'Martha Marcy May Marlene' an intriguing indie drama
Martha Marcy May Marlene
Now showing at the State Theatre
Review by Jeff Meyers of the Metro Times
Why is it that ambiguous endings inspire so much ire in audiences? Must everything be spelled out? If there's one place we can expect for a film to present an open-ended conclusion or a finale that insists that the characters' fates are linked to the imagination of the audience, it has to be indie cinema. After all, isn't the artistic point of making a movie outside the Hollywood system to break the rules, defy convention, and take risks?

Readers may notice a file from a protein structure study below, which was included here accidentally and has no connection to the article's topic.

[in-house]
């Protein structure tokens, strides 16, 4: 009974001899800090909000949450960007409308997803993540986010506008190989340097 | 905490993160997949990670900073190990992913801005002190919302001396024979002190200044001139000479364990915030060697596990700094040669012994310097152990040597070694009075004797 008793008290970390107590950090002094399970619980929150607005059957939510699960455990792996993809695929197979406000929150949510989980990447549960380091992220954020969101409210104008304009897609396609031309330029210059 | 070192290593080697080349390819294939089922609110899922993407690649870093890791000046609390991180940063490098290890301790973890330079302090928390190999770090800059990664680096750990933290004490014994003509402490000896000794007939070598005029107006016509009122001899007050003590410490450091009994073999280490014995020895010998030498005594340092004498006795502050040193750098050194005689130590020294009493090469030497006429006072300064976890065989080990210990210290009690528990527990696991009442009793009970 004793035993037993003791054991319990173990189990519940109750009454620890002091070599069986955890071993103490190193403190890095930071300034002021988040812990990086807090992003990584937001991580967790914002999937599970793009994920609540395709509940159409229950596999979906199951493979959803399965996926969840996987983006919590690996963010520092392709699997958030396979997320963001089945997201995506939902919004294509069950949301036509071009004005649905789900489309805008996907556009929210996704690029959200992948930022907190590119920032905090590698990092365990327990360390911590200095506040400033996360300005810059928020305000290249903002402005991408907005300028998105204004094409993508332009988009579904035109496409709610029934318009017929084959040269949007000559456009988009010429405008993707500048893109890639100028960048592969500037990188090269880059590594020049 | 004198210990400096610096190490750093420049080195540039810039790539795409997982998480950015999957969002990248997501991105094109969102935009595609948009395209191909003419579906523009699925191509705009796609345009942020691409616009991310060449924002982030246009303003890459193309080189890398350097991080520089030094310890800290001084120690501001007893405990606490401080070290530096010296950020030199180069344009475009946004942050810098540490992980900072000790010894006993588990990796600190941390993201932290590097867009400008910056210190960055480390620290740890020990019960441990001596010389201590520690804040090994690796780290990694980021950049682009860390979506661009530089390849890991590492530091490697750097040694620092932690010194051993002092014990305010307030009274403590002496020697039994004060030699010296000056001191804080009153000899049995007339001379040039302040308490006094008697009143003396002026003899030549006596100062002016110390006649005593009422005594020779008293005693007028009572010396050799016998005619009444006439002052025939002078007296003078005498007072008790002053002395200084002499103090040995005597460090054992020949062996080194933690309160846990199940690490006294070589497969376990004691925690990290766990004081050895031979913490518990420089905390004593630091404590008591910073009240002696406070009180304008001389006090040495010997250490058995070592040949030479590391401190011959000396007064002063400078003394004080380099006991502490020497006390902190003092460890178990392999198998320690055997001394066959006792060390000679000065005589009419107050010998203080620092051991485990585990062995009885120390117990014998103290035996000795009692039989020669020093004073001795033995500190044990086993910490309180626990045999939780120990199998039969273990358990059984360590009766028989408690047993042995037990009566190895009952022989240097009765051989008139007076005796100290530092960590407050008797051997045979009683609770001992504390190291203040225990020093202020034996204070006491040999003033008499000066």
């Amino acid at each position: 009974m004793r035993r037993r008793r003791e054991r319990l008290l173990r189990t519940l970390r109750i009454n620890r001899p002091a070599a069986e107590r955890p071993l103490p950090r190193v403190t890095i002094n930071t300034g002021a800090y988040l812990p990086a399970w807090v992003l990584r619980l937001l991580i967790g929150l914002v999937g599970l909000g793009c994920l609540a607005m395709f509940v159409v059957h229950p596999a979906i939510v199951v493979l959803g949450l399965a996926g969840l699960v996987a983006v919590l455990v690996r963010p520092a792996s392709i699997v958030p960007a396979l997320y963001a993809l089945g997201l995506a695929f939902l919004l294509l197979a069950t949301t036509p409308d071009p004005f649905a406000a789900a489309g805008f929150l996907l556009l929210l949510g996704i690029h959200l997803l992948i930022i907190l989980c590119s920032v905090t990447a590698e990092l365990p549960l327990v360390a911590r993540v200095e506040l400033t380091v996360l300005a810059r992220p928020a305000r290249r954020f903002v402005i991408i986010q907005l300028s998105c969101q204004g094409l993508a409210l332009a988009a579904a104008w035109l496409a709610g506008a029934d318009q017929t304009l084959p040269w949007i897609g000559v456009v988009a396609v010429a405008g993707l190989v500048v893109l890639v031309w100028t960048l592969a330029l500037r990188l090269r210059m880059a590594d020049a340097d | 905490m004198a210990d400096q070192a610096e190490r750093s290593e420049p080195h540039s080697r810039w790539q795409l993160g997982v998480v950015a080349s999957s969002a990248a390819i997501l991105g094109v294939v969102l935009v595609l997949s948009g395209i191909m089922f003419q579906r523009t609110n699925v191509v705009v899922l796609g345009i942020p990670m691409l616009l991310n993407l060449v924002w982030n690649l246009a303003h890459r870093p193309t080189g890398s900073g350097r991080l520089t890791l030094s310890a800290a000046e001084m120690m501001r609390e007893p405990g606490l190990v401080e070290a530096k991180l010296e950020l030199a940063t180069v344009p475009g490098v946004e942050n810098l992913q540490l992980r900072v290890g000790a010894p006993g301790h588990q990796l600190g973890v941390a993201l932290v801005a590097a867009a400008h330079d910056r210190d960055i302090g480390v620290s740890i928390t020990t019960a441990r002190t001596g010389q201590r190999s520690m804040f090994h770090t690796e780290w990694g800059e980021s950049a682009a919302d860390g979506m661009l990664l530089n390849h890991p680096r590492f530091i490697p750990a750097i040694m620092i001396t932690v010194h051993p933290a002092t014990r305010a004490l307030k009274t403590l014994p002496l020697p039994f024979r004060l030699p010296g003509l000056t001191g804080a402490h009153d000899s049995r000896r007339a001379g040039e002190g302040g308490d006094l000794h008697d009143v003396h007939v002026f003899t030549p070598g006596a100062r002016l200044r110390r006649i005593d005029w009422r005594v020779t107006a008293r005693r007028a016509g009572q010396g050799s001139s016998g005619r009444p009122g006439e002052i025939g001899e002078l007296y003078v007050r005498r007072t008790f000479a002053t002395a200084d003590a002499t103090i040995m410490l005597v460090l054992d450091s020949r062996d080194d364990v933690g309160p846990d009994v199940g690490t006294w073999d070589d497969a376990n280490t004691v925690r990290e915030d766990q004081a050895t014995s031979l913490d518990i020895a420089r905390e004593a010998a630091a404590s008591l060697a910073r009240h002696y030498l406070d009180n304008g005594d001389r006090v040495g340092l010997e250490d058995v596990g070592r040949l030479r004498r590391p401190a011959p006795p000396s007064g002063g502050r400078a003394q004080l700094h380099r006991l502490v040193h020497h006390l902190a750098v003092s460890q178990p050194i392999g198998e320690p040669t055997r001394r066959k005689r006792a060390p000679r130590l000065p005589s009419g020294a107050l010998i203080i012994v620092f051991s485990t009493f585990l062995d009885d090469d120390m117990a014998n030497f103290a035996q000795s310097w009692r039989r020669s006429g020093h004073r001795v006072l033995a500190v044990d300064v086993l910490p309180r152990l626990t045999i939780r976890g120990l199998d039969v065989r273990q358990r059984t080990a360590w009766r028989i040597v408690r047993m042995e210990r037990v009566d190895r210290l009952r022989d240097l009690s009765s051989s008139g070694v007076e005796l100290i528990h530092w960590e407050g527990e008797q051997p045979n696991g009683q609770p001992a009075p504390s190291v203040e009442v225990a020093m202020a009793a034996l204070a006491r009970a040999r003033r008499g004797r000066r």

Sean Durkin's confident debut, "Martha Marcy May Marlene," appears to adhere to that mindset. A moody, atmospheric study in paranoia and tension, Durkin channels the icy, unsettling dream state of Michael Haneke's work (Cache, The White Ribbon), offering up an evasive and elliptical narrative. And yet, despite his obvious skills as a filmmaker, there is a conventionality to his unconventional drama.
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